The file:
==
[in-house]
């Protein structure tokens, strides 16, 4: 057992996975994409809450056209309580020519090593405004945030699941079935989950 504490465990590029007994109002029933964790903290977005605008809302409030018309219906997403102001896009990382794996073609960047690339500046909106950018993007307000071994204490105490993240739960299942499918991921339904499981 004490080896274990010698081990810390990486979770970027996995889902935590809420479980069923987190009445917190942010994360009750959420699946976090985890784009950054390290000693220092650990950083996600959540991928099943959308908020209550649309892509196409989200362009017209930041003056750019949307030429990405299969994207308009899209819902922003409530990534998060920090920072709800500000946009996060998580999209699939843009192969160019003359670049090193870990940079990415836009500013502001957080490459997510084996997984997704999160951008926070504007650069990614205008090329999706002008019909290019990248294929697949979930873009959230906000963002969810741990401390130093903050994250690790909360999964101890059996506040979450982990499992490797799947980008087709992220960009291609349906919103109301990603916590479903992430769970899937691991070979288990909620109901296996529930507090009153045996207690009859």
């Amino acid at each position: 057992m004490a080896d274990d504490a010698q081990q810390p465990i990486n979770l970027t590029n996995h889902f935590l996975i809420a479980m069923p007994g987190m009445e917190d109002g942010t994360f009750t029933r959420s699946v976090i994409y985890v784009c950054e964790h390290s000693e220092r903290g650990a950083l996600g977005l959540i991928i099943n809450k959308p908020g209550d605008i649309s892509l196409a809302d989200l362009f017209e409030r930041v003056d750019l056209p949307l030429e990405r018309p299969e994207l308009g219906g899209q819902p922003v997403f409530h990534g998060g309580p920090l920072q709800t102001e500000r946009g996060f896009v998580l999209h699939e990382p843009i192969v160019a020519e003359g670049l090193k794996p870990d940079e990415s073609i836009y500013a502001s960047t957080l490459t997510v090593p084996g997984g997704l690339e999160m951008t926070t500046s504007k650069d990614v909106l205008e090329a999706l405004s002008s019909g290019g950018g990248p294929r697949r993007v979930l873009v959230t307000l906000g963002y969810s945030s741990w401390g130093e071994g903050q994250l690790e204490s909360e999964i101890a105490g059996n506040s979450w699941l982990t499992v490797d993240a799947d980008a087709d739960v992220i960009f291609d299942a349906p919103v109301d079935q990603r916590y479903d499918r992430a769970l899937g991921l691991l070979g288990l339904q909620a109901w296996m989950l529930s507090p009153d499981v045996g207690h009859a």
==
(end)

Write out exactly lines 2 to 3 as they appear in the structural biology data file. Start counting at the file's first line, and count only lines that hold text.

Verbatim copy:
């Protein structure tokens, strides 16, 4: 057992996975994409809450056209309580020519090593405004945030699941079935989950 504490465990590029007994109002029933964790903290977005605008809302409030018309219906997403102001896009990382794996073609960047690339500046909106950018993007307000071994204490105490993240739960299942499918991921339904499981 004490080896274990010698081990810390990486979770970027996995889902935590809420479980069923987190009445917190942010994360009750959420699946976090985890784009950054390290000693220092650990950083996600959540991928099943959308908020209550649309892509196409989200362009017209930041003056750019949307030429990405299969994207308009899209819902922003409530990534998060920090920072709800500000946009996060998580999209699939843009192969160019003359670049090193870990940079990415836009500013502001957080490459997510084996997984997704999160951008926070504007650069990614205008090329999706002008019909290019990248294929697949979930873009959230906000963002969810741990401390130093903050994250690790909360999964101890059996506040979450982990499992490797799947980008087709992220960009291609349906919103109301990603916590479903992430769970899937691991070979288990909620109901296996529930507090009153045996207690009859």
């Amino acid at each position: 057992m004490a080896d274990d504490a010698q081990q810390p465990i990486n979770l970027t590029n996995h889902f935590l996975i809420a479980m069923p007994g987190m009445e917190d109002g942010t994360f009750t029933r959420s699946v976090i994409y985890v784009c950054e964790h390290s000693e220092r903290g650990a950083l996600g977005l959540i991928i099943n809450k959308p908020g209550d605008i649309s892509l196409a809302d989200l362009f017209e409030r930041v003056d750019l056209p949307l030429e990405r018309p299969e994207l308009g219906g899209q819902p922003v997403f409530h990534g998060g309580p920090l920072q709800t102001e500000r946009g996060f896009v998580l999209h699939e990382p843009i192969v160019a020519e003359g670049l090193k794996p870990d940079e990415s073609i836009y500013a502001s960047t957080l490459t997510v090593p084996g997984g997704l690339e999160m951008t926070t500046s504007k650069d990614v909106l205008e090329a999706l405004s002008s019909g290019g950018g990248p294929r697949r993007v979930l873009v959230t307000l906000g963002y969810s945030s741990w401390g130093e071994g903050q994250l690790e204490s909360e999964i101890a105490g059996n506040s979450w699941l982990t499992v490797d993240a799947d980008a087709d739960v992220i960009f291609d299942a349906p919103v109301d079935q990603r916590y479903d499918r992430a769970l899937g991921l691991l070979g288990l339904q909620a109901w296996m989950l529930s507090p009153d499981v045996g207690h009859a």